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A Popular History of France from the Earliest Time

Was however sent to the notables


midst of the Assembly intended

to keep it out, that great question of the convocation of the States-general which had been so long uppermost in all minds. "It is the States-general you demand!" said the Count of Artois to M. de La Fayette. "Yes, my lord," replied the latter, "and something better still if possible!" The comptroller-general continued to elude inquiry into the state of the treasury. M. Necker, offended by the statements of his successor, who questioned the truthfulness of the Report, addressed explanatory notes to the several committees of the Assembly. He had already, in 1784, published an important work in explanation and support of his financial system; the success of the book had been immense; in spite of the prohibition issued, at first, against the sale, but soon tacitly withdrawn, the three volumes had sold, it was said, to the extent of eighty thousand copies. In 1787, the late director-general asked leave to appear before the Assembly of notables to refute the statements of M. de Calonne; permission was refused. "I am satisfied with your services," the king sent word to him, "and I command you to keep silence." A pamphlet, without any title, was however sent to the notables. "I served the king for five years," said M. Necker, "with a zeal which knew no limits the duties I had taken upon myself were the only object of my solicitude. The interests of the state had become my passion and occupied all my faculties of heart and mind. Forced to retire through a combination of singular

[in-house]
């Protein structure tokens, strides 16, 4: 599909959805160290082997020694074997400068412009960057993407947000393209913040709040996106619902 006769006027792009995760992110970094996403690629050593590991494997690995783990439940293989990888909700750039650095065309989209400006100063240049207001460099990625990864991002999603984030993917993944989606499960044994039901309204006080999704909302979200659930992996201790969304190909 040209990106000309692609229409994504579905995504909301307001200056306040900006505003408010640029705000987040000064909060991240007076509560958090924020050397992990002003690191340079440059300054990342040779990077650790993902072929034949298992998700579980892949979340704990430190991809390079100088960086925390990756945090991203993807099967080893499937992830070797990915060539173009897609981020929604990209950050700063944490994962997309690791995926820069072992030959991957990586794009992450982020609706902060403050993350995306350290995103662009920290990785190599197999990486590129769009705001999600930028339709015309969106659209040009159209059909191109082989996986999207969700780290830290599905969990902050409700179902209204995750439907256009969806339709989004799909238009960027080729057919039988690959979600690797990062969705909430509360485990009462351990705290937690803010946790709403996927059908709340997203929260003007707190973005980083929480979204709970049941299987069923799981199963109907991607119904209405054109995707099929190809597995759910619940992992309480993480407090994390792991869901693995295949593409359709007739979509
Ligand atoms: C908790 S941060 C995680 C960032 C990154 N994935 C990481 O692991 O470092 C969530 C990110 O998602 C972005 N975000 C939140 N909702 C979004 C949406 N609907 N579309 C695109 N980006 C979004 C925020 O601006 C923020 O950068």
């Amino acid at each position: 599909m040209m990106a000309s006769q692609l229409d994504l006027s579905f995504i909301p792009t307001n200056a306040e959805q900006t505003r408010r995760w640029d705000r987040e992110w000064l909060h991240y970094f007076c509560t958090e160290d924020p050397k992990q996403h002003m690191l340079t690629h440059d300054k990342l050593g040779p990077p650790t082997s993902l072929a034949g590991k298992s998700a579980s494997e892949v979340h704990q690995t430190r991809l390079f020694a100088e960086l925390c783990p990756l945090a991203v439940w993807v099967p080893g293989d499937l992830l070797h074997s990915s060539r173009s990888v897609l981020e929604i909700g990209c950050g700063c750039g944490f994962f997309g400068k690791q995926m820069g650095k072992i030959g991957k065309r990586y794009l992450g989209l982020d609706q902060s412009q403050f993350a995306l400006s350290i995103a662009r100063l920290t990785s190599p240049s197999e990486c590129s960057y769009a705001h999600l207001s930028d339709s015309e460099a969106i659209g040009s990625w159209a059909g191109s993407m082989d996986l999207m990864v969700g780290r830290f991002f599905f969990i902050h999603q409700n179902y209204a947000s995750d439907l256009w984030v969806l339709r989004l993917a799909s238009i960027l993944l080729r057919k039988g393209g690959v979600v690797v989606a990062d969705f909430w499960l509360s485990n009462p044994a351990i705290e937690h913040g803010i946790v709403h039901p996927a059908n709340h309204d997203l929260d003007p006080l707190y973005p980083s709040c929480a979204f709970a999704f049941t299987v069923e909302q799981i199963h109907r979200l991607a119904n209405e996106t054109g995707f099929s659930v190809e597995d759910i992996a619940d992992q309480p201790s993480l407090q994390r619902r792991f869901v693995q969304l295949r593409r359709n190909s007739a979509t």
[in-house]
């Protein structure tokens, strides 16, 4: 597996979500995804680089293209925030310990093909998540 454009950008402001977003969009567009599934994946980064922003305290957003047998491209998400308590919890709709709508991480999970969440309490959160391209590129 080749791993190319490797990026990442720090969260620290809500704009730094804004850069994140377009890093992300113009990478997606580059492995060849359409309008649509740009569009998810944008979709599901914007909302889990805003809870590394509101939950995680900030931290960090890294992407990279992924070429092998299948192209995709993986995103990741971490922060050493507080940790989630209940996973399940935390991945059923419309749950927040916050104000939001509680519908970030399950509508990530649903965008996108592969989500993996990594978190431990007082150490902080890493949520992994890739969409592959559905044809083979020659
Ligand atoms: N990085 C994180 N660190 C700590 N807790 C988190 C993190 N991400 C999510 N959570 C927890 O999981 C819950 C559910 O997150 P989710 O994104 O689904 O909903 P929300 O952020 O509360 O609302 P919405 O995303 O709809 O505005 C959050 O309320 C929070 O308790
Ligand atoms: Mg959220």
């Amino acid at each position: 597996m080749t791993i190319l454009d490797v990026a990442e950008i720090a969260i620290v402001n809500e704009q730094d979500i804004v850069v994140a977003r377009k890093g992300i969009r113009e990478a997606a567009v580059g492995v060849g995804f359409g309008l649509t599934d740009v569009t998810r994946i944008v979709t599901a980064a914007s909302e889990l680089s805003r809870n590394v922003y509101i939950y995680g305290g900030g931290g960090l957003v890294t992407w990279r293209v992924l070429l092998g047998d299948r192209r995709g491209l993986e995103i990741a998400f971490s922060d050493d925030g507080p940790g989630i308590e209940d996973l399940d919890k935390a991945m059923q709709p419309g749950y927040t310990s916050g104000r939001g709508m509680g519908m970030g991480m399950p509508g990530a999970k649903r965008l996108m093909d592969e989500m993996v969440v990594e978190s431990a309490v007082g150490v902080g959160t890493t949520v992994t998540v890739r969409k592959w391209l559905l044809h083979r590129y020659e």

circumstances, I devoted my powers to the composition of a laborious work, the utility of which appears, to me to have been recognized. I heard it said that a portion of those ideas about administration which had been so dear to me formed the basis of the projects which were to be submitted to the Assembly of notables. I rendered homage to the beneficent views of his Majesty. Content with the contributions I had offered to the common weal, I was living happily and in peace, when all at once I found myself attacked or rather assailed in the most unjust and the strangest manner. M. de Calonne, finding it advisable to trace to a very remote period the causes of the present condition of the finances, was not afraid, in pursuance of this end, to have recourse to means with which he will, probably, sooner or later reproach himself; he declared in a speech, now circulated throughout Europe, that the Report to his Majesty, in 1781, was so extraordinarily erroneous, that, instead of the surplus published in that Report, there was, at that very time, an enormous deficit."

At the moment when M. Necker was publishing, as regarded the statements of M. de Calonne, an able rectification which did not go to the bottom of things any more than the Report had previously gone, the comptroller-general was succumbing beneath his enemies' attacks and his own errors. Justly irritated at the perfidious manoeuvres practised against him by the keeper of the seals in secretly heading at the Assembly of notables the opposition of the magistracy, Calonne had demanded and obtained from the king the recall of M. Miromesnil. He was immediately superseded by M. de Lamoignon, president of the parliament of Paris and a relative of M. de Malesherbes. The comptroller-general had the imprudence to push his demands further; he required the dismissal of M. de Breteuil. "I consent," said Louis XVI. after some hesitation; "but leave me time to forewarn the queen, she is much attached to M. de Breteuil." When the king quitted Marie Antoinette, the situation had changed face; the disgrace of M. de Calonne was resolved upon.


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